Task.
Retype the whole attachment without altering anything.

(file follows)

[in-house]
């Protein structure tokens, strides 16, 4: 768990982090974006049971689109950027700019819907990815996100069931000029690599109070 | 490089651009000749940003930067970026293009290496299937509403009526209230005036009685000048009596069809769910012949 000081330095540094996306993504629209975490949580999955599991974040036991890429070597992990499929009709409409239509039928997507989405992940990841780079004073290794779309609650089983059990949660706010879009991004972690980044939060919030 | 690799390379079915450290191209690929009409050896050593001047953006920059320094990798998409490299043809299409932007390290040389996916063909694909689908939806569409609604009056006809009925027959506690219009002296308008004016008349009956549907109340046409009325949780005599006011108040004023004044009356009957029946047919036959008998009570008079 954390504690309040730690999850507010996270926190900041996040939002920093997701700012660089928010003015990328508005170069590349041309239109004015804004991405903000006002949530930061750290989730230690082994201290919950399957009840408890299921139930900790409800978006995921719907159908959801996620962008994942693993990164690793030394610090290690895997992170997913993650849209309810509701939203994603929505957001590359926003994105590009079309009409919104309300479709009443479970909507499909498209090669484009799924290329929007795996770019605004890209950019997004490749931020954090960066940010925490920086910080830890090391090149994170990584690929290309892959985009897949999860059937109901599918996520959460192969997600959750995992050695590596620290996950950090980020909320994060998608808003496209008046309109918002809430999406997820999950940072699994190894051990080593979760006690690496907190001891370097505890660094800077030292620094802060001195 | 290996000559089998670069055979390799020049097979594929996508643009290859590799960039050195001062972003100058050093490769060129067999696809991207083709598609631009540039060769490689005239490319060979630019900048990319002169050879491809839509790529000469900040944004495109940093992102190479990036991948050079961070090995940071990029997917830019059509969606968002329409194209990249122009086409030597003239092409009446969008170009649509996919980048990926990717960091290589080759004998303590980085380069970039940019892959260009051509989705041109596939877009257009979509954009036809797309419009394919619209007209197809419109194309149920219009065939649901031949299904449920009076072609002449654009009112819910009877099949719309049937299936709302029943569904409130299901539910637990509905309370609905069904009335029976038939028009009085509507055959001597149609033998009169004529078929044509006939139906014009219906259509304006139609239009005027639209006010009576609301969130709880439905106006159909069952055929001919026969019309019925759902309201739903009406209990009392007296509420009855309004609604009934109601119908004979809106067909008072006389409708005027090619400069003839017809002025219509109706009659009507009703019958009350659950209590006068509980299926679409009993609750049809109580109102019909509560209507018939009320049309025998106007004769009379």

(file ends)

[in-house]
């Protein structure tokens, strides 16, 4: 768990982090974006049971689109950027700019819907990815996100069931000029690599109070 | 490089651009000749940003930067970026293009290496299937509403009526209230005036009685000048009596069809769910012949 000081330095540094996306993504629209975490949580999955599991974040036991890429070597992990499929009709409409239509039928997507989405992940990841780079004073290794779309609650089983059990949660706010879009991004972690980044939060919030 | 690799390379079915450290191209690929009409050896050593001047953006920059320094990798998409490299043809299409932007390290040389996916063909694909689908939806569409609604009056006809009925027959506690219009002296308008004016008349009956549907109340046409009325949780005599006011108040004023004044009356009957029946047919036959008998009570008079 954390504690309040730690999850507010996270926190900041996040939002920093997701700012660089928010003015990328508005170069590349041309239109004015804004991405903000006002949530930061750290989730230690082994201290919950399957009840408890299921139930900790409800978006995921719907159908959801996620962008994942693993990164690793030394610090290690895997992170997913993650849209309810509701939203994603929505957001590359926003994105590009079309009409919104309300479709009443479970909507499909498209090669484009799924290329929007795996770019605004890209950019997004490749931020954090960066940010925490920086910080830890090391090149994170990584690929290309892959985009897949999860059937109901599918996520959460192969997600959750995992050695590596620290996950950090980020909320994060998608808003496209008046309109918002809430999406997820999950940072699994190894051990080593979760006690690496907190001891370097505890660094800077030292620094802060001195 | 290996000559089998670069055979390799020049097979594929996508643009290859590799960039050195001062972003100058050093490769060129067999696809991207083709598609631009540039060769490689005239490319060979630019900048990319002169050879491809839509790529000469900040944004495109940093992102190479990036991948050079961070090995940071990029997917830019059509969606968002329409194209990249122009086409030597003239092409009446969008170009649509996919980048990926990717960091290589080759004998303590980085380069970039940019892959260009051509989705041109596939877009257009979509954009036809797309419009394919619209007209197809419109194309149920219009065939649901031949299904449920009076072609002449654009009112819910009877099949719309049937299936709302029943569904409130299901539910637990509905309370609905069904009335029976038939028009009085509507055959001597149609033998009169004529078929044509006939139906014009219906259509304006139609239009005027639209006010009576609301969130709880439905106006159909069952055929001919026969019309019925759902309201739903009406209990009392007296509420009855309004609604009934109601119908004979809106067909008072006389409708005027090619400069003839017809002025219509109706009659009507009703019958009350659950209590006068509980299926679409009993609750049809109580109102019909509560209507018939009320049309025998106007004769009379």